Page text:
Glenn Frey is one of the co-founders of the stadium country rock act the Eagles, which he first formed with Don Henley, its only other original member, in Los Angeles in 1971. The Eagles had international chart-topping albums with ‘Desperado’ (1973), ‘On the Border’ (1974), ‘One of These Nights’ (1975) ‘Hotel California’ (1976) and ‘The Long Run’ (1979), and since reforming in 1994 after breaking up acrimoniously in 1980 has gone on to meet with further success with albums such as ‘Hell Freezes Over’ (1994) and ‘Long Road Out of Eden’(2008). Frey is also a solo artist, and has released four previous solo albums, ‘No Fun Aloud’ (1982), ‘The Allnighter’ (1984), ‘Soul Searchin’(1988) and ‘Strange Weather’ (1992). His latest and first solo album in twenty years, ‘After Hours’, Is a collection of covers of classic songs from the 1940s onwards, and, based around the piano, includes songs originally written and performed by Tony Bennett, Nat King Cole, Dinah Washington, Burt Bacharach, the Beach Boys and Randy Newman. Pennyblackmusic spoke to Glenn Frey during a week of promotional activities in the UK about ‘After Hours’. PB: Other mainstream artists,such as Paul McCartney with ‘Kisses in the Bottom’ and Rod Stewart with ‘The Great American Songbook’, have done something similar to you in recent years by covering songs from the 1940s and 1950s. Why do you think that you have all decided to release these albums now? GF: I can’t speak for the other guys, but in my case I really love this music and this era. Since I became a songwriter I have developed an insider’s appreciation of how hard it is to write a great song. There are so many great songs from that era. It wasn’t until I left home and went out to California and started writing songs for myself that I started to realise how great the music was from that time was and before Elvis (Laughs). I am also very lucky in my parents are still alive. My dad is 91 now and my mother is 87. I wanted to have this record and finish it when they are still around. It is a tribute as well to the music from my parents’ era. PB: You didn’t, however, just confine yourself to music from the 40s and 50s with ‘After Hours’. GF: No, I started moving up to the 60s, and so a few of my choices, the Burt Bacharach song ‘The Look of Love’, ‘Caroline No’ by Brain Wilson, and the Randy Newman song ‘Same Girl’, are from that time. I really made a piano and voice record. We decided that the songs that we chose all had to be compatible with piano as the central instrument. PB: You’re known as primarily as a guitarist rather than a pianist. When did you first start playing the piano? GF: I didn’t actually play the piano on ‘After Hours’. Michael Thompson, one of the keyboard players in the Eagles, who is a brilliant player, was the pianist on ‘After Hours’. I played from the time that I was five until I was twelve, and then a few years after the Beatles happened and so I switched and started playing guitar. Then when I got out to California and in the first year of the Eagles I started playing piano again. I went back to it and started plinking away again. Then I started writing songs on the piano as well. ‘Desperado’, ‘One of Those Nights, ‘Take It to the Limit’ and ‘I Can’t Tell you Why’ were all written on the piano. The piano has been a big part of my life. PB: It is not, however, a straight covers album, because the final track and title song is one of your own song. Why did you decide to add that? GF: The song, ‘After Hours’, I originally wrote with Jack Tempchin for an album that I did called ‘The Allnighter’. For some reason the song didn’t make onto the record. Jack is a long-time friend of both myself and the Eagles. He wrote ‘Peaceful Easy Feeling’ for the Eagles, and he and I have written a lot of songs together throughout my solo career. I called Jack up and said, “Do you want to come up and write a standard? I am doing this record,” and explained to him what I was doing. And he said, “Maybe we already did,” and I said. “What do you mean?” and he reminded me about ‘After Hours’” Like a knucklehead I had forgotten that we had written this song together, and so I went back and started playing it again, and so that is how it got onto this record. PB: There was obviously a lot of choice in the songs that you could have chosen for this album. Was there a lot material which you tried out for this album, considered and decided wasn’t appropriate? GF: No, not too much. We started out in a room with just a piano. I co-produced the album with Richard F.W. Davis, who played bass on the album, and Michael Thompson. We put together a list at the beginning of possible songs that we might think about recording and we would sing them and find a key, get a lyric sheet and say, “What do you think that one?” If it was a good match and matched the sound of my voice, if it was complementary and it looked as if I could sell the song, then we would go forward. I only recorded one song that we didn’t use. I wanted to do ‘Rainy Night in Georgia’, but I couldn’t find the right register or key to do that one, and then there were a couple of other Dinah Washington songs that I wanted to record. We already had two of her songs on the record, and I couldn’t, however, put four on one record, so I will probably have to make one more record like this, so I can get to some stuff that I didn’t get to first time around. PB: It has taken two and a half years to make ‘After Hours’. Why has it taken so long to record this album? GF: It wasn’t two and a half years every day. The two guys that I worked with both play with the Eagles, and we would tour for a couple of weeks, and then every time we got off the road and back to L.A. we would go in and work on this record. It was like doing a jigsaw puzzle. We would go in and we would work on it for a while, and step away from it and come back to it, so it was done like that over time. I enjoyed making this record this way. Distance gives clarity to me. To walk away and to come back to it and to say “We were right about this” or “Maybe we should rethink about what we are doing with the bridge on this record” really enhanced it. The good stuff was still good weeks later. PB: Were there any other criteria that you used when you decided which songs were going to go on this album? GF: Other than being a song that could work with piano, and that was compatible with my voice, I wanted this record to be romantic. I wanted it to have a lot of love songs on it. The only up tempo song on it is ‘Route 66’, but it still a love song because the guy loves to drive (Laughs).He is in love with his car rather than a woman, but even that song is a little bit on the cool side. It is not over the top. I wanted this record to have an atmosphere that was concurrent throughout all the songs, and I think we have got that. PB: The songs on this album remain very true to the original spirit of the songs. Was that what you were aiming for? GF: Yes. If someone was going to take a song of mine and change the melody I would go, “Well, why did you do that? The melody I wrote was the best melody for the song” (Laughs), so one of the first things that entered my mind was “Don’t mess around with this stuff. It is great the way it is.” PB: You said that you wanted to do a second album like this. What would you put on that? Do you know yet? GF: Well, I would put something on it by Peggy Lee. I would put something on it by Louis Armstrong, and of course there those Dinah Washington songs that I would absolutely love to do. PB: You are balancing out touring and promoting this album with your commitment to the Eagles. You are working on a documentary at the moment with them,. GF: That is correct. We have a two DVD documentary, ‘The History of the Eagles’, that is going to be coming out either just before Christmas after Christmas. It is a chronological history of the group. It is in two instalments, the first being the Eagles from 1970 until 1980 and then the second part being from 1994 to the present. We have hired a very talented Academy Award winning director, a guy named Alex Gibney, to make it for us. We have culled a lot of old footage and performances from the 1970s. It is going to be an interesting project because I don’t think people know a lot about the Eagles, which has always been fine with me. We have just left the door a crack slightly, but we are going to open the door a little bit more, so that people can see what we were going through and thinking when we were making the records in the 70s, and also the change in who we are after we put the band back together from 1994 on. I think that it is going to be a very good, entertaining and informative project. PB: Why have you decided to be more open now? GF: It is later in the game (Laughs), and we all think that is a good time, not that we are planning to put an end to any of the Eagles’ activities. We can’t say if that is going to happen or not. We don’t plan on that now. We just do things one year at a time. PB: What else have you got planned with the Eagles for the immediate future? GF: We might record some music to go into the DVD package, maybe a handful of new songs or old songs, and then when this DVD comes out we might consider doing some shows next year. This year is a quiet year for the Eagles. I have got ‘After Hours’ coming out. Joe Walsh has a new record, ‘Analog Man’, which Jeff Lynne produced coming out. Don Henley has also been working on a country record. We did, however, go to South Africa earlier this year, and we also played a show in Dubai. We try to go some place every year that we haven’t been. We have been to Iceland, China and South Korea as well in recent years. We are trying to find some other opportunity as well, maybe South America, or some other place where we haven’t been before. PB: In the meantime what are you going to be doing with ‘After Hours’? GF: I I have already played some shows in the States to promote it, and I am hoping to come back to Britain in the Fall and to play some shows here. That would be great. PB: Thank you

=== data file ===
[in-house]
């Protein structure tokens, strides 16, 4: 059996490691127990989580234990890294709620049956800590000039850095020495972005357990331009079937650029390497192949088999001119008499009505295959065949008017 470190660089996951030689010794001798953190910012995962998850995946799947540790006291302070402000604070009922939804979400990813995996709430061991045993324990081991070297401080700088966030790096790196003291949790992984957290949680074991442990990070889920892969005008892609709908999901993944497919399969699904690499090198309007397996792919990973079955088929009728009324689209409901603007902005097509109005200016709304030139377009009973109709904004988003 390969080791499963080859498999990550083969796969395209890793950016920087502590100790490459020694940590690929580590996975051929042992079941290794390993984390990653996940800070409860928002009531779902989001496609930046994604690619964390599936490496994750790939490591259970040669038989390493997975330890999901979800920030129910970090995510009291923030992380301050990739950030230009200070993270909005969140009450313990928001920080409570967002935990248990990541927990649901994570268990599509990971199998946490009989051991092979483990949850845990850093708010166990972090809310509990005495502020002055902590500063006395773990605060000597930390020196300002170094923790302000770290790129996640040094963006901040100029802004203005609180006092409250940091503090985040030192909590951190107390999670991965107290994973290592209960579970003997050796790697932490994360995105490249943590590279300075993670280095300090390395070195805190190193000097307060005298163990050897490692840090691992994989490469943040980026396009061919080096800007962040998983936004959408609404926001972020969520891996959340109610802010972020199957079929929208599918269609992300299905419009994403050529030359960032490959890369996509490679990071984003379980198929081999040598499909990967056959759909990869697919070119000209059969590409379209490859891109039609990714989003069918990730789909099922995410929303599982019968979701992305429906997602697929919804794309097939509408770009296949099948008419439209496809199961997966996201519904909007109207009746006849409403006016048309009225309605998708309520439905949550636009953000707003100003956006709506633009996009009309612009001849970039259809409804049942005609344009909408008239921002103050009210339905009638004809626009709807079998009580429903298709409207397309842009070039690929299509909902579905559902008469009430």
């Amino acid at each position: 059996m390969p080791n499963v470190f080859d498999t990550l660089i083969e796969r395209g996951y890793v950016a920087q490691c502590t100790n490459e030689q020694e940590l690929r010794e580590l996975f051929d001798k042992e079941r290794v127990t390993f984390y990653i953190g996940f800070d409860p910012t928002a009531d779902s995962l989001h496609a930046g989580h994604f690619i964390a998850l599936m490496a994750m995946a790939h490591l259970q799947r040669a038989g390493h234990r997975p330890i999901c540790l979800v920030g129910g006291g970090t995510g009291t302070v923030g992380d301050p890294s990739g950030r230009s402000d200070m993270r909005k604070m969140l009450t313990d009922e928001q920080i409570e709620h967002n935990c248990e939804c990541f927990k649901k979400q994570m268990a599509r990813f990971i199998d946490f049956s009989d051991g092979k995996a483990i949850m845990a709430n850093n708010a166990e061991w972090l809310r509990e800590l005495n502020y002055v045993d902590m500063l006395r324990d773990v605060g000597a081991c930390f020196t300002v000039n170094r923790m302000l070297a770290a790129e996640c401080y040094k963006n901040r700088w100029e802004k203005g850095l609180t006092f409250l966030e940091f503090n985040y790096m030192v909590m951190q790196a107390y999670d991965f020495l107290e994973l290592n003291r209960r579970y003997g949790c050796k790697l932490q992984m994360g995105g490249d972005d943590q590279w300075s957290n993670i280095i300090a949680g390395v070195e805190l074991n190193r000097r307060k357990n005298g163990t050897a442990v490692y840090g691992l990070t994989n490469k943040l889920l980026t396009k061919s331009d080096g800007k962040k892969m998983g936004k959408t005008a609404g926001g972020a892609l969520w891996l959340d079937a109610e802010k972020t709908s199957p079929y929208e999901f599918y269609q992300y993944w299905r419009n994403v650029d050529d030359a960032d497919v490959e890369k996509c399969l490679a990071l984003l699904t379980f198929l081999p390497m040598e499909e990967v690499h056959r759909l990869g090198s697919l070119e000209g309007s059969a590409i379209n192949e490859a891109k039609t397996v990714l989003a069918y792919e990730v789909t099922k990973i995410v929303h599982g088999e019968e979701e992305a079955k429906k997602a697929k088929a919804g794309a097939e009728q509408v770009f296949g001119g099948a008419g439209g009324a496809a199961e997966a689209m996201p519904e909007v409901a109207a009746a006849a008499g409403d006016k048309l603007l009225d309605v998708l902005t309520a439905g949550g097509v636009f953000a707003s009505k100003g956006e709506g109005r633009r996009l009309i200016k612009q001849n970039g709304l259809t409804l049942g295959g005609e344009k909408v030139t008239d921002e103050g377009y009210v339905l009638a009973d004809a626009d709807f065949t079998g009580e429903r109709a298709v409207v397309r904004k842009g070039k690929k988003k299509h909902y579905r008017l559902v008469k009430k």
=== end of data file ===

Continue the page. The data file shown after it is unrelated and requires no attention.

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Glenn Frey - Interview

Glenn Frey - Interview

Glenn Frey - Interview

Glenn Frey - Interview

Visitor Comments:-
570 Posted By: Myshkin, London on 19 Jul 2012
The Eagles??? Seriously, the Eagles??? Well, there's no accounting for taste, eh? Admittedly, an interesting piece and informative and Glenn Frey comes across as a guy you'd like to share a beer or two with. But, sorry, the Eagles??? Oh gawd.